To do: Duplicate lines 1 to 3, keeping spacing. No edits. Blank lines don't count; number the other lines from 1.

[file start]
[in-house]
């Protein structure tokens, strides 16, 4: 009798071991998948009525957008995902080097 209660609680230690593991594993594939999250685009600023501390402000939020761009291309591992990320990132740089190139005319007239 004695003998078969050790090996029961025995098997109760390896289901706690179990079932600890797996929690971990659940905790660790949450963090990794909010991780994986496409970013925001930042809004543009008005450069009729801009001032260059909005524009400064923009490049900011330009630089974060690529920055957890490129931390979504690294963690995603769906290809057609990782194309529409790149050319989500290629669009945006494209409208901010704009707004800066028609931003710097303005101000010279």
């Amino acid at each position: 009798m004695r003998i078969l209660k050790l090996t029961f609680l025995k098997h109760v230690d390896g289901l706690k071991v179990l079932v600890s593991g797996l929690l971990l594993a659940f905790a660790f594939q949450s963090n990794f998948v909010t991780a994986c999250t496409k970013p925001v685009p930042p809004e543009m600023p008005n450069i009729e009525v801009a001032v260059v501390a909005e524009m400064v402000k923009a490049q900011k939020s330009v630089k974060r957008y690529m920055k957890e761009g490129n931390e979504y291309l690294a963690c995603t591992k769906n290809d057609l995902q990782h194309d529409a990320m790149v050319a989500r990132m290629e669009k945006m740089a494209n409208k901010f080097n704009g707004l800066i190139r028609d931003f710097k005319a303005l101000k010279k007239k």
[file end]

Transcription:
[in-house]
């Protein structure tokens, strides 16, 4: 009798071991998948009525957008995902080097 209660609680230690593991594993594939999250685009600023501390402000939020761009291309591992990320990132740089190139005319007239 004695003998078969050790090996029961025995098997109760390896289901706690179990079932600890797996929690971990659940905790660790949450963090990794909010991780994986496409970013925001930042809004543009008005450069009729801009001032260059909005524009400064923009490049900011330009630089974060690529920055957890490129931390979504690294963690995603769906290809057609990782194309529409790149050319989500290629669009945006494209409208901010704009707004800066028609931003710097303005101000010279």
């Amino acid at each position: 009798m004695r003998i078969l209660k050790l090996t029961f609680l025995k098997h109760v230690d390896g289901l706690k071991v179990l079932v600890s593991g797996l929690l971990l594993a659940f905790a660790f594939q949450s963090n990794f998948v909010t991780a994986c999250t496409k970013p925001v685009p930042p809004e543009m600023p008005n450069i009729e009525v801009a001032v260059v501390a909005e524009m400064v402000k923009a490049q900011k939020s330009v630089k974060r957008y690529m920055k957890e761009g490129n931390e979504y291309l690294a963690c995603t591992k769906n290809d057609l995902q990782h194309d529409a990320m790149v050319a989500r990132m290629e669009k945006m740089a494209n409208k901010f080097n704009g707004l800066i190139r028609d931003f710097k005319a303005l101000k010279k007239k």